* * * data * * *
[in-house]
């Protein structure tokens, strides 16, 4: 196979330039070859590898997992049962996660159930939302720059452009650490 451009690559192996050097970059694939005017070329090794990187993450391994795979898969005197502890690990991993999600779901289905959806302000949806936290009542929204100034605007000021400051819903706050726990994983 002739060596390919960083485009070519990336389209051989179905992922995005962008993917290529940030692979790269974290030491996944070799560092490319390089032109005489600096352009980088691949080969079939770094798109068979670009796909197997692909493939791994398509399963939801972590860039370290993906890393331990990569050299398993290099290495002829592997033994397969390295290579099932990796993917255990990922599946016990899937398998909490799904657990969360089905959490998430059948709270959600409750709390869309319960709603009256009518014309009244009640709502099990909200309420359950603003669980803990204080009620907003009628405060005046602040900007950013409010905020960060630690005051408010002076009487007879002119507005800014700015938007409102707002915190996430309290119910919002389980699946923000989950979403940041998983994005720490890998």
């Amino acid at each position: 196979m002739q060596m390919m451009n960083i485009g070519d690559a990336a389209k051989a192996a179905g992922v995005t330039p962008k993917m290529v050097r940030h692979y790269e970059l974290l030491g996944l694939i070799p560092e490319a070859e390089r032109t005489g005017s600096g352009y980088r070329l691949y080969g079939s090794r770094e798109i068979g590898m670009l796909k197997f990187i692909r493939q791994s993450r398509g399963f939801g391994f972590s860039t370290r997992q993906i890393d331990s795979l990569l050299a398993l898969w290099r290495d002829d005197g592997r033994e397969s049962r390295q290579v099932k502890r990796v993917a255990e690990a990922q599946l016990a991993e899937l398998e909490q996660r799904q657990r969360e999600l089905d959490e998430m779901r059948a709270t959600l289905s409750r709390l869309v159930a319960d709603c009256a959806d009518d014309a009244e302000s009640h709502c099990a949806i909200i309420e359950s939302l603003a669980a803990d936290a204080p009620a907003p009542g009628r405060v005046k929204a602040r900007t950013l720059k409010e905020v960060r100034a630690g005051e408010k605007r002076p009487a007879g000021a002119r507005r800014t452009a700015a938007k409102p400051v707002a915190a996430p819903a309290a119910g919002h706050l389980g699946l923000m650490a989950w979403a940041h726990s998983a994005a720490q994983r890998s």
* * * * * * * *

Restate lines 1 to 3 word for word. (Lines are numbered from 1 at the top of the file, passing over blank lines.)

[in-house]
């Protein structure tokens, strides 16, 4: 196979330039070859590898997992049962996660159930939302720059452009650490 451009690559192996050097970059694939005017070329090794990187993450391994795979898969005197502890690990991993999600779901289905959806302000949806936290009542929204100034605007000021400051819903706050726990994983 002739060596390919960083485009070519990336389209051989179905992922995005962008993917290529940030692979790269974290030491996944070799560092490319390089032109005489600096352009980088691949080969079939770094798109068979670009796909197997692909493939791994398509399963939801972590860039370290993906890393331990990569050299398993290099290495002829592997033994397969390295290579099932990796993917255990990922599946016990899937398998909490799904657990969360089905959490998430059948709270959600409750709390869309319960709603009256009518014309009244009640709502099990909200309420359950603003669980803990204080009620907003009628405060005046602040900007950013409010905020960060630690005051408010002076009487007879002119507005800014700015938007409102707002915190996430309290119910919002389980699946923000989950979403940041998983994005720490890998």
């Amino acid at each position: 196979m002739q060596m390919m451009n960083i485009g070519d690559a990336a389209k051989a192996a179905g992922v995005t330039p962008k993917m290529v050097r940030h692979y790269e970059l974290l030491g996944l694939i070799p560092e490319a070859e390089r032109t005489g005017s600096g352009y980088r070329l691949y080969g079939s090794r770094e798109i068979g590898m670009l796909k197997f990187i692909r493939q791994s993450r398509g399963f939801g391994f972590s860039t370290r997992q993906i890393d331990s795979l990569l050299a398993l898969w290099r290495d002829d005197g592997r033994e397969s049962r390295q290579v099932k502890r990796v993917a255990e690990a990922q599946l016990a991993e899937l398998e909490q996660r799904q657990r969360e999600l089905d959490e998430m779901r059948a709270t959600l289905s409750r709390l869309v159930a319960d709603c009256a959806d009518d014309a009244e302000s009640h709502c099990a949806i909200i309420e359950s939302l603003a669980a803990d936290a204080p009620a907003p009542g009628r405060v005046k929204a602040r900007t950013l720059k409010e905020v960060r100034a630690g005051e408010k605007r002076p009487a007879g000021a002119r507005r800014t452009a700015a938007k409102p400051v707002a915190a996430p819903a309290a119910g919002h706050l389980g699946l923000m650490a989950w979403a940041h726990s998983a994005a720490q994983r890998s």